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Wed Apr 24, 2019, 12:54 PM

Audio of Tolkien reading Lord of the Rings & The Hobbit in the early 50's

J.R.R. Tolkien was not a big fan of his fandom. He had serious doubts about whether any of the millions of readers who adored The Hobbit and The Lord of the Rings trilogy understood anything about what he was trying to do. But none of them can be blamed, since he didnít at first set out to write fiction at allóat least not when it came to The Lord of the Rings. The books, he said, were ďan attempt to create a world in which a form of language agreeable to my personal aesthetic might seem real.Ē

In the clips here, you can listen to Tolkien himself read from The Lord of the Rings and The Hobbit, including a recording at the top of him reading one of the fantasy languages he invented, then created an entire world around, the Elvish tongue Quenya in the poem "Namarie."

http://www.openculture.com/2019/04/hear-j-r-r-tolkien-read-from-the-lord-of-the-rings-and-the-hobbit-in-vintage-recordings-from-the-early-1950s.html

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Reply Audio of Tolkien reading Lord of the Rings & The Hobbit in the early 50's (Original post)
underpants Apr 24 OP
lagomorph777 Apr 24 #1
Docreed2003 Apr 24 #2
underpants Apr 24 #3
Aristus Apr 24 #4
murielm99 May 2 #5

Response to underpants (Original post)

Wed Apr 24, 2019, 01:21 PM

1. That's fantastic!

Tolkien is as much of a storyteller "live" as on the page!

I love his Gollum voice.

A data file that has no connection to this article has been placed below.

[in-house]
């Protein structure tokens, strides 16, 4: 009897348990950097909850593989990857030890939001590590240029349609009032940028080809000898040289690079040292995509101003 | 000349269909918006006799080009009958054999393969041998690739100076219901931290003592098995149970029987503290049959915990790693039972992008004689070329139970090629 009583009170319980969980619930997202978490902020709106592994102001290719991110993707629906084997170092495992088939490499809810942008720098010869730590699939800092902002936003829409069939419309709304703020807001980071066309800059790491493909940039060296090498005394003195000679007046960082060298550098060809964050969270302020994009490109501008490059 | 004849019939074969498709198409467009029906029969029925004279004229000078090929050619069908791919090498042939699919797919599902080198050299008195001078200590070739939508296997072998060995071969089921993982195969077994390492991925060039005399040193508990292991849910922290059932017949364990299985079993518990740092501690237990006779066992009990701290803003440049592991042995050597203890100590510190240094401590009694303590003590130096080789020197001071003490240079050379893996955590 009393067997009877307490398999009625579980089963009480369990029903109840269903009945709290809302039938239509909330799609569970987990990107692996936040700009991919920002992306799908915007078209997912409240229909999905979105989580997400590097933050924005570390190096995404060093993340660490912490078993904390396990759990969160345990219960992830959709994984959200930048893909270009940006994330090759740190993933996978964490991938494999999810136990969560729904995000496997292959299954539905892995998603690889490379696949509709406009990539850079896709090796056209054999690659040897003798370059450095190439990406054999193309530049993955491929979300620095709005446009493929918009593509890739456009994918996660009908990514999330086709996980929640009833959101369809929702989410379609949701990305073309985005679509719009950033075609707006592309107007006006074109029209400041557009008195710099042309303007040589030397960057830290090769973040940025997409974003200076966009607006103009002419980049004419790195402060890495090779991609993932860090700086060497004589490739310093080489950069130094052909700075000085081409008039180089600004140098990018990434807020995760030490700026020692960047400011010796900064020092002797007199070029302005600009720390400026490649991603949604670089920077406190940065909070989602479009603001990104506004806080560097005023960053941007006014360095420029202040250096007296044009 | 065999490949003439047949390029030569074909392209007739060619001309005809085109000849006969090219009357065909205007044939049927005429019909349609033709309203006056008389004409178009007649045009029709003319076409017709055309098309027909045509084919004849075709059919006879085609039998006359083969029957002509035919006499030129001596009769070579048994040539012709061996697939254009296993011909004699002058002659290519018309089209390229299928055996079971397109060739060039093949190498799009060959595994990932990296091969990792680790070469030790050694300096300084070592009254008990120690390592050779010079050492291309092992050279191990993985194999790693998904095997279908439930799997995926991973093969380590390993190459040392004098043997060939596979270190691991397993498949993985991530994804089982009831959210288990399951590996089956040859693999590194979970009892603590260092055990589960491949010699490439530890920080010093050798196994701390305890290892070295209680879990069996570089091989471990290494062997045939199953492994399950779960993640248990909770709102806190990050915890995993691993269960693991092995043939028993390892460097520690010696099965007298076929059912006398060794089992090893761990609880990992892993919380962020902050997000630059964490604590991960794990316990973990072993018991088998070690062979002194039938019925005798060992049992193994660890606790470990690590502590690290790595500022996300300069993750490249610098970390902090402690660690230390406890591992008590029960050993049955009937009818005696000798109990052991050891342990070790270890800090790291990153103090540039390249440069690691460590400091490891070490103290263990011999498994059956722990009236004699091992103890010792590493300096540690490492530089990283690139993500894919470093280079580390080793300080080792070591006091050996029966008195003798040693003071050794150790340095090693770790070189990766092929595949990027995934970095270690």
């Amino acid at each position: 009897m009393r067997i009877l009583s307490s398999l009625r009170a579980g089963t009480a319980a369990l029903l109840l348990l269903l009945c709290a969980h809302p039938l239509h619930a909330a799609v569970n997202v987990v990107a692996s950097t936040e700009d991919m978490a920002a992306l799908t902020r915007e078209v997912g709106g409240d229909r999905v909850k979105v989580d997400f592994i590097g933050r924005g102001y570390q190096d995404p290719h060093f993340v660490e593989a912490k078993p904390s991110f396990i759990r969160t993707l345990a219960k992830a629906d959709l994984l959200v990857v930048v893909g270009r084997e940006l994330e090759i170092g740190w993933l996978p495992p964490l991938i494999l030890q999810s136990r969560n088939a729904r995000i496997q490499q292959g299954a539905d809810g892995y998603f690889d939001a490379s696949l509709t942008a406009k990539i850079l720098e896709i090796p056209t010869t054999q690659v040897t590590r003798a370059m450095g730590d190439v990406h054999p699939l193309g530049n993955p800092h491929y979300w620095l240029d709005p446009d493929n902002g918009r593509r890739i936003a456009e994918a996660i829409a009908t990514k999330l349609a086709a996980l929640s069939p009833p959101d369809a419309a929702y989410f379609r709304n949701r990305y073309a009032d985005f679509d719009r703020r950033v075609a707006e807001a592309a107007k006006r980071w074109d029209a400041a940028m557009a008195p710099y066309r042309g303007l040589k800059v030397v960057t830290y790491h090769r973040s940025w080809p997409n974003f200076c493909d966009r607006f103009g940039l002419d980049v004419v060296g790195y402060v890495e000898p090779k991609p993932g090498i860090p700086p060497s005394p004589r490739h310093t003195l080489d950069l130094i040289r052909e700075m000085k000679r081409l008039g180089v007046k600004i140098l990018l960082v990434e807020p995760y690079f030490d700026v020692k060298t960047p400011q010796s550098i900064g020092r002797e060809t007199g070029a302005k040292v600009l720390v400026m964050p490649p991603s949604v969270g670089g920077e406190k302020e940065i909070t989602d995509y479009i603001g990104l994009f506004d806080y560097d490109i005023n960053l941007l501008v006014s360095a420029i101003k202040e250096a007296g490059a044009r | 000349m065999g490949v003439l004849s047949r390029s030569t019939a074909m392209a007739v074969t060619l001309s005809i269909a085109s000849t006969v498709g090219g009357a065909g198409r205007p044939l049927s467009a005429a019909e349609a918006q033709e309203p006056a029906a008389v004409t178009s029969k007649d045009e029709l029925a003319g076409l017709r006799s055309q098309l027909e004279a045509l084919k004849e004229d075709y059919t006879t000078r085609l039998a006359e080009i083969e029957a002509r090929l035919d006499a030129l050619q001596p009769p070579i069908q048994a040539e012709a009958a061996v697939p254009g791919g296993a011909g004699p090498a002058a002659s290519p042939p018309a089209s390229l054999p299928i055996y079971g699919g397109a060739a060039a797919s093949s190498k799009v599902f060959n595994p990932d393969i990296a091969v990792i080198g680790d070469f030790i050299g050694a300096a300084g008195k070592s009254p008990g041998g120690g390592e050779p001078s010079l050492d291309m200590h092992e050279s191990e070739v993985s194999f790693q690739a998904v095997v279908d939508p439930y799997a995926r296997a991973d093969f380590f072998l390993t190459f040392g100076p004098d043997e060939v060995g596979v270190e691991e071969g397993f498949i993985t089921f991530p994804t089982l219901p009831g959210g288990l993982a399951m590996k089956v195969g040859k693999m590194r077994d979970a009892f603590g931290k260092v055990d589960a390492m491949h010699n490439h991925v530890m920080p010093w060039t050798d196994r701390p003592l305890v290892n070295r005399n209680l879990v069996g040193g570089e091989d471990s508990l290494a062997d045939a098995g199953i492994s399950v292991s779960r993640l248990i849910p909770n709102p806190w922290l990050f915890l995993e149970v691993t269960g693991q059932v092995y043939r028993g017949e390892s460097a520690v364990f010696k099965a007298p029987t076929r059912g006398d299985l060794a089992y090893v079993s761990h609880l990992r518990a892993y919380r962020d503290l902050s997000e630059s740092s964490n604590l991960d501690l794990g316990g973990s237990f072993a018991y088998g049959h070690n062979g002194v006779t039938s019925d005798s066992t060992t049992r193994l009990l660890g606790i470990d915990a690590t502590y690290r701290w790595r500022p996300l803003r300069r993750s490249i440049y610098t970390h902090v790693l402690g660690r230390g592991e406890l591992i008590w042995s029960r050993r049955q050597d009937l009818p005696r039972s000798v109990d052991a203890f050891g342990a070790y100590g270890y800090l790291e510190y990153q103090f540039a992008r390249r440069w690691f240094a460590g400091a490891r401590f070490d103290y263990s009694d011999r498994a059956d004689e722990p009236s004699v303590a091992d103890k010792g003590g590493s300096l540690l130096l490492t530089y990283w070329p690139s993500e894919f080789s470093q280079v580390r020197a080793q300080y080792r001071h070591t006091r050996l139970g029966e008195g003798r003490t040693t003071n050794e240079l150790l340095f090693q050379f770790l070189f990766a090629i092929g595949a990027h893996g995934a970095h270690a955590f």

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Response to underpants (Original post)

Wed Apr 24, 2019, 02:04 PM

2. Wow...incredible!!

Can't believe I haven't heard this before!

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Response to Docreed2003 (Reply #2)

Wed Apr 24, 2019, 02:10 PM

3. That's a really great website.

From Faulkner (I think it was) reading his writing to The Cramps playing at a mental hospital ...you simply never know what will be on there.

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Response to underpants (Original post)

Wed Apr 24, 2019, 03:10 PM

4. I've loved this recording for years.

His excerpt from The Hobbit is extraordinary. And the spoken voice can convey things the written word cannot. For example, even though I had read the passage a hundred times about Gollum's life, year upon endless year without the sun, without friendly company, without any way to tell time, it didn't really hit me until I heard Tolkien read it.

Then the horror of such a life struck me, and something in me died a little. That's when I truly started to pity Gollum.

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Response to underpants (Original post)

Thu May 2, 2019, 04:47 PM

5. S.M. Stirling's Embervse and Tolkien

The Emberverse series, starting with Dies the Fire, is a postapacolyptic series. Two sets of characters want to use Tolkien and his symbols in their new societies. The evil character uses the Eye of Sauron for his symbol.

Another survivor in the series is an archer who was obsessed with The Lord of the Rings before the apocalyptic event. She goes to live in the redwood forests of the Northwest with some friends. They say they are the descendants of the Numenoreans, and become Dunedain Rangers. They speak Sindarin and study the Tolkien books as true history. As you read those books, you will find some interesting takes on the "Dunedain Rangers" behavior and use of language.

I wonder if Stirling was familiar with this recording before he wrote the books. I would not be surprised if he was.

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